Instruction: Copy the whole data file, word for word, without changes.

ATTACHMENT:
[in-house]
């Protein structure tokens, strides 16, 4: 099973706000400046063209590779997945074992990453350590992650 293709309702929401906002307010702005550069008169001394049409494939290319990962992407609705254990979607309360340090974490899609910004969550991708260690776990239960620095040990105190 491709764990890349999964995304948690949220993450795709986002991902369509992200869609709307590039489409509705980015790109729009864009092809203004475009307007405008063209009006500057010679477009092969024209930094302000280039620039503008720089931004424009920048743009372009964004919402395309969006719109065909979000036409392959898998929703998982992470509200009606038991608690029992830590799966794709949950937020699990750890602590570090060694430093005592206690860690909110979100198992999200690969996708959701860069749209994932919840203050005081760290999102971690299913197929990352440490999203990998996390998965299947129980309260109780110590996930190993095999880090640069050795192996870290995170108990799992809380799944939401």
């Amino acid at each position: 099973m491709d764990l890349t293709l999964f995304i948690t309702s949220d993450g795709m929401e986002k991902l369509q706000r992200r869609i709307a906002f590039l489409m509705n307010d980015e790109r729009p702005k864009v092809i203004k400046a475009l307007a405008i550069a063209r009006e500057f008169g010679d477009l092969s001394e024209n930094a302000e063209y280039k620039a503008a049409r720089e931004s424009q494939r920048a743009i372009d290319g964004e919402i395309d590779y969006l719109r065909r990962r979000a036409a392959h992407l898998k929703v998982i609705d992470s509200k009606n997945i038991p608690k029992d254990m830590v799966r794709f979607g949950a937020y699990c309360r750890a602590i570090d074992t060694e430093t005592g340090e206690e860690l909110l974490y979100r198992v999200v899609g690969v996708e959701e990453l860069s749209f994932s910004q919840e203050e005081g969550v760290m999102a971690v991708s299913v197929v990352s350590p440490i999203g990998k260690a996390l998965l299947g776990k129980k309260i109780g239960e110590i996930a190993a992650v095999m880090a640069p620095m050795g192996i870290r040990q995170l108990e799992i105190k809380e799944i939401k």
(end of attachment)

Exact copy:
[in-house]
């Protein structure tokens, strides 16, 4: 099973706000400046063209590779997945074992990453350590992650 293709309702929401906002307010702005550069008169001394049409494939290319990962992407609705254990979607309360340090974490899609910004969550991708260690776990239960620095040990105190 491709764990890349999964995304948690949220993450795709986002991902369509992200869609709307590039489409509705980015790109729009864009092809203004475009307007405008063209009006500057010679477009092969024209930094302000280039620039503008720089931004424009920048743009372009964004919402395309969006719109065909979000036409392959898998929703998982992470509200009606038991608690029992830590799966794709949950937020699990750890602590570090060694430093005592206690860690909110979100198992999200690969996708959701860069749209994932919840203050005081760290999102971690299913197929990352440490999203990998996390998965299947129980309260109780110590996930190993095999880090640069050795192996870290995170108990799992809380799944939401």
């Amino acid at each position: 099973m491709d764990l890349t293709l999964f995304i948690t309702s949220d993450g795709m929401e986002k991902l369509q706000r992200r869609i709307a906002f590039l489409m509705n307010d980015e790109r729009p702005k864009v092809i203004k400046a475009l307007a405008i550069a063209r009006e500057f008169g010679d477009l092969s001394e024209n930094a302000e063209y280039k620039a503008a049409r720089e931004s424009q494939r920048a743009i372009d290319g964004e919402i395309d590779y969006l719109r065909r990962r979000a036409a392959h992407l898998k929703v998982i609705d992470s509200k009606n997945i038991p608690k029992d254990m830590v799966r794709f979607g949950a937020y699990c309360r750890a602590i570090d074992t060694e430093t005592g340090e206690e860690l909110l974490y979100r198992v999200v899609g690969v996708e959701e990453l860069s749209f994932s910004q919840e203050e005081g969550v760290m999102a971690v991708s299913v197929v990352s350590p440490i999203g990998k260690a996390l998965l299947g776990k129980k309260i109780g239960e110590i996930a190993a992650v095999m880090a640069p620095m050795g192996i870290r040990q995170l108990e799992i105190k809380e799944i939401k």